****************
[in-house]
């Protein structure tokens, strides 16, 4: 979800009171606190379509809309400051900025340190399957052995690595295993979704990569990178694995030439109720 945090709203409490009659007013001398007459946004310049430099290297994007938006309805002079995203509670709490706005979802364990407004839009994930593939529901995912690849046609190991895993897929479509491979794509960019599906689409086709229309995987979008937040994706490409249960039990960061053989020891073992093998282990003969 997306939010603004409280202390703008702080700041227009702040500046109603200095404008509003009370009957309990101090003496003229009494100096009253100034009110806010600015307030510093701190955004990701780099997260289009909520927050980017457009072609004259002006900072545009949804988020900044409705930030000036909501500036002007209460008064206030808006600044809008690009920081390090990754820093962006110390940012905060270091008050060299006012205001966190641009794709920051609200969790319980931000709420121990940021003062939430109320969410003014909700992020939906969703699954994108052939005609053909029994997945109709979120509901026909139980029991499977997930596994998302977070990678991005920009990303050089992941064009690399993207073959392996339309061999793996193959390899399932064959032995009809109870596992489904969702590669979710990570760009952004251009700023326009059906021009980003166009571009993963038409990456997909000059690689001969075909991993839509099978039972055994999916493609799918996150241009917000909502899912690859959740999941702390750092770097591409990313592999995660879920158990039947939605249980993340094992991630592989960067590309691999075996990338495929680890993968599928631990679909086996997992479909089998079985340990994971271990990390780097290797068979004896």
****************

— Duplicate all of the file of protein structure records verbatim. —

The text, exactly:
[in-house]
């Protein structure tokens, strides 16, 4: 979800009171606190379509809309400051900025340190399957052995690595295993979704990569990178694995030439109720 945090709203409490009659007013001398007459946004310049430099290297994007938006309805002079995203509670709490706005979802364990407004839009994930593939529901995912690849046609190991895993897929479509491979794509960019599906689409086709229309995987979008937040994706490409249960039990960061053989020891073992093998282990003969 997306939010603004409280202390703008702080700041227009702040500046109603200095404008509003009370009957309990101090003496003229009494100096009253100034009110806010600015307030510093701190955004990701780099997260289009909520927050980017457009072609004259002006900072545009949804988020900044409705930030000036909501500036002007209460008064206030808006600044809008690009920081390090990754820093962006110390940012905060270091008050060299006012205001966190641009794709920051609200969790319980931000709420121990940021003062939430109320969410003014909700992020939906969703699954994108052939005609053909029994997945109709979120509901026909139980029991499977997930596994998302977070990678991005920009990303050089992941064009690399993207073959392996339309061999793996193959390899399932064959032995009809109870596992489904969702590669979710990570760009952004251009700023326009059906021009980003166009571009993963038409990456997909000059690689001969075909991993839509099978039972055994999916493609799918996150241009917000909502899912690859959740999941702390750092770097591409990313592999995660879920158990039947939605249980993340094992991630592989960067590309691999075996990338495929680890993968599928631990679909086996997992479909089998079985340990994971271990990390780097290797068979004896």